For this anonymous student, virtual connections through platforms such as Zoom cannot compensate for the touch starvation that all students—dating or not—may feel. “Just having someone who’s implicitly okay with physical affection fills a need that was really starting to gnaw at me during the months between leaving in the spring and returning in the fall,” the student explained.
The student also pointed out changes in the Vassar dating scene since the pandemic. “Vassar had an extremely ‘casual’ dating scene, so to speak—only a few of my friends at any given time were in relationships,” they explained. Prior to COVID-19, Vassar seemed to be more of a hookup culture, but the decrease of opportunities to meet new people has changed what students are looking for in relationships. “I can’t speak too much to the overall trends, but a few of my friends who I wouldn’t generally think of as being the type for monogamy have mentioned going on dates/being in steady relationships,” the student said.
Ben-Porath expressed a similar sentiment, adding the need for closeness in distanced times. “At this point, I doubt people are getting together much at all,” they said. “It’s also a lot more intimate if you are with someone, though; there’s a lot of trust involved, which can be stressful but also valuable, and it definitely encourages a lot more closeness to your own small circle.”
In terms of maintaining relationships—digital or in-person—an important component is communication and honesty, as Unruh emphasized. “If [you’re] trying to date, be clear about intentions and what you are comfortable with in regards to seeing each other in the pandemic,” Unruh advised. Recalling his struggles with the campus shutdown, he added, “Having to be [in a long distance relationship] for so long is just hard and never fun. But I also realized that you just need to go with the flow—be honest, open and communicative—and it will all work out if you make sure it does.” Unruh has since then united with his girlfriend on campus this semester, where they try to spend time together by watching movies or going on walks together.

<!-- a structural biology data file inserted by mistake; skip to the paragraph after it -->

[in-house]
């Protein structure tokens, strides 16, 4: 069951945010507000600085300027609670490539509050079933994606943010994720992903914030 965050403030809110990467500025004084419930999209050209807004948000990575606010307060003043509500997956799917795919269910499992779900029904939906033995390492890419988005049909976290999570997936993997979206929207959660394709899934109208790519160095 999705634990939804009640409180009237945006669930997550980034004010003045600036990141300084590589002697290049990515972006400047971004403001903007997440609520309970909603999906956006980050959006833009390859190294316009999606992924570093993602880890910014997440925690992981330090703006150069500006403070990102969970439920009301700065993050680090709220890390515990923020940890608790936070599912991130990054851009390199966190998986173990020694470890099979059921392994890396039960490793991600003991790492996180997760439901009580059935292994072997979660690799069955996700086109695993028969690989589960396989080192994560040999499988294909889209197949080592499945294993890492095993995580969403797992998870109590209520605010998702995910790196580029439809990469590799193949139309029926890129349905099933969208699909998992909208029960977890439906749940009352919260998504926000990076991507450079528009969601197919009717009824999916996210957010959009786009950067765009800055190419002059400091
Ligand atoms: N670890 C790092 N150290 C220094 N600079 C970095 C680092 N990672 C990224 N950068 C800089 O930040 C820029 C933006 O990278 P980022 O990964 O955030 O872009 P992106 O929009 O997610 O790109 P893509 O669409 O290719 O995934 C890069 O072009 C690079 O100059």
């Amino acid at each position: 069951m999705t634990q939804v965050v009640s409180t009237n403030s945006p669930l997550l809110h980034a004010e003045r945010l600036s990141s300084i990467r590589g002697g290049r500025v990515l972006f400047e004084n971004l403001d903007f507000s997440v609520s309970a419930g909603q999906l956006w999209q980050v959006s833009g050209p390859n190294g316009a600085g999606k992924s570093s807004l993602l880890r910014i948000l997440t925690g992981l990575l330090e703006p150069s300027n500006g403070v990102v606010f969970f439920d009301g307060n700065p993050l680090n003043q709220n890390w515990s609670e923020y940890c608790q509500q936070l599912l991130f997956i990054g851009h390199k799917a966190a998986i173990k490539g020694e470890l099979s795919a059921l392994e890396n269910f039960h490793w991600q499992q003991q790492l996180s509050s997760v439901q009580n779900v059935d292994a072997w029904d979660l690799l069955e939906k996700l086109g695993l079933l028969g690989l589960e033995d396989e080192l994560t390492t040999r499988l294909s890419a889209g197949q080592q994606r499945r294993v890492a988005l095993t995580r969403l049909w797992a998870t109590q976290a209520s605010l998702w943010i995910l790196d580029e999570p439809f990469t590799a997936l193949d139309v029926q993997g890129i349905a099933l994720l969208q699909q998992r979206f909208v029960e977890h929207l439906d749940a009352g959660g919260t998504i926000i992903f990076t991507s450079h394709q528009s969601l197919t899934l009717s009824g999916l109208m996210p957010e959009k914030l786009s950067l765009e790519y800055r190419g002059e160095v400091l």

And for those trying to find love in the pandemic? “Don’t be afraid of starting long-distance/remote and seeing how it goes,” Ben-Porath encouraged. “It’s a little weird conceptually, but so worth it if you can get a good one.”
As the College approaches the final weeks of on-campus learning, who knows what will become of The Vassar Couple? Restrictions have since then lifted—students can dine in the Deece through reservations, are allowed to see people in pods and can interact with each other at more campus events. But you won’t find couples snogging each other in the food truck line for a while—you’ll just have to wait.